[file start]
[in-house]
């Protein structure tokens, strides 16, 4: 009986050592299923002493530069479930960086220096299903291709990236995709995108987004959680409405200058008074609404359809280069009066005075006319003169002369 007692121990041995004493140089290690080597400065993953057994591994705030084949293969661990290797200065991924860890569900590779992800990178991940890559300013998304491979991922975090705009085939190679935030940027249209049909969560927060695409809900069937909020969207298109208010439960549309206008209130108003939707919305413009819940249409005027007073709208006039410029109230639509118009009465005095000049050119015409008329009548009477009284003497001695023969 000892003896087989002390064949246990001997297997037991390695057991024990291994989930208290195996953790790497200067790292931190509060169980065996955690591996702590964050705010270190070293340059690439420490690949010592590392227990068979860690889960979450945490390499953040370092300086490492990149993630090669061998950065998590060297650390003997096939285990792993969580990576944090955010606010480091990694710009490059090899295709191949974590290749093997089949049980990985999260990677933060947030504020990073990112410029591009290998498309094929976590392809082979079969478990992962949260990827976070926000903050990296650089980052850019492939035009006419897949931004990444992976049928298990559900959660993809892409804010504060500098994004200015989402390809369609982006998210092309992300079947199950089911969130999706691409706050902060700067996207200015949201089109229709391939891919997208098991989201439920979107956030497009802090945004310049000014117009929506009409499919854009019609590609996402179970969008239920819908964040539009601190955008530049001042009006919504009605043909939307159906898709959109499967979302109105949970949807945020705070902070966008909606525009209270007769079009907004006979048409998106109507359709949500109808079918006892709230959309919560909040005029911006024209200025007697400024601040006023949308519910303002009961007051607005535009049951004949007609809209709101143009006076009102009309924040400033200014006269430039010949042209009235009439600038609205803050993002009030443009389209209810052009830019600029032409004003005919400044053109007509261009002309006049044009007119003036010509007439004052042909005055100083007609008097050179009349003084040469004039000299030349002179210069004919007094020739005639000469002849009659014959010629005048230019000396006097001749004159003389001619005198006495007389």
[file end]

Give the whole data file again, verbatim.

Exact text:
[in-house]
């Protein structure tokens, strides 16, 4: 009986050592299923002493530069479930960086220096299903291709990236995709995108987004959680409405200058008074609404359809280069009066005075006319003169002369 007692121990041995004493140089290690080597400065993953057994591994705030084949293969661990290797200065991924860890569900590779992800990178991940890559300013998304491979991922975090705009085939190679935030940027249209049909969560927060695409809900069937909020969207298109208010439960549309206008209130108003939707919305413009819940249409005027007073709208006039410029109230639509118009009465005095000049050119015409008329009548009477009284003497001695023969 000892003896087989002390064949246990001997297997037991390695057991024990291994989930208290195996953790790497200067790292931190509060169980065996955690591996702590964050705010270190070293340059690439420490690949010592590392227990068979860690889960979450945490390499953040370092300086490492990149993630090669061998950065998590060297650390003997096939285990792993969580990576944090955010606010480091990694710009490059090899295709191949974590290749093997089949049980990985999260990677933060947030504020990073990112410029591009290998498309094929976590392809082979079969478990992962949260990827976070926000903050990296650089980052850019492939035009006419897949931004990444992976049928298990559900959660993809892409804010504060500098994004200015989402390809369609982006998210092309992300079947199950089911969130999706691409706050902060700067996207200015949201089109229709391939891919997208098991989201439920979107956030497009802090945004310049000014117009929506009409499919854009019609590609996402179970969008239920819908964040539009601190955008530049001042009006919504009605043909939307159906898709959109499967979302109105949970949807945020705070902070966008909606525009209270007769079009907004006979048409998106109507359709949500109808079918006892709230959309919560909040005029911006024209200025007697400024601040006023949308519910303002009961007051607005535009049951004949007609809209709101143009006076009102009309924040400033200014006269430039010949042209009235009439600038609205803050993002009030443009389209209810052009830019600029032409004003005919400044053109007509261009002309006049044009007119003036010509007439004052042909005055100083007609008097050179009349003084040469004039000299030349002179210069004919007094020739005639000469002849009659014959010629005048230019000396006097001749004159003389001619005198006495007389």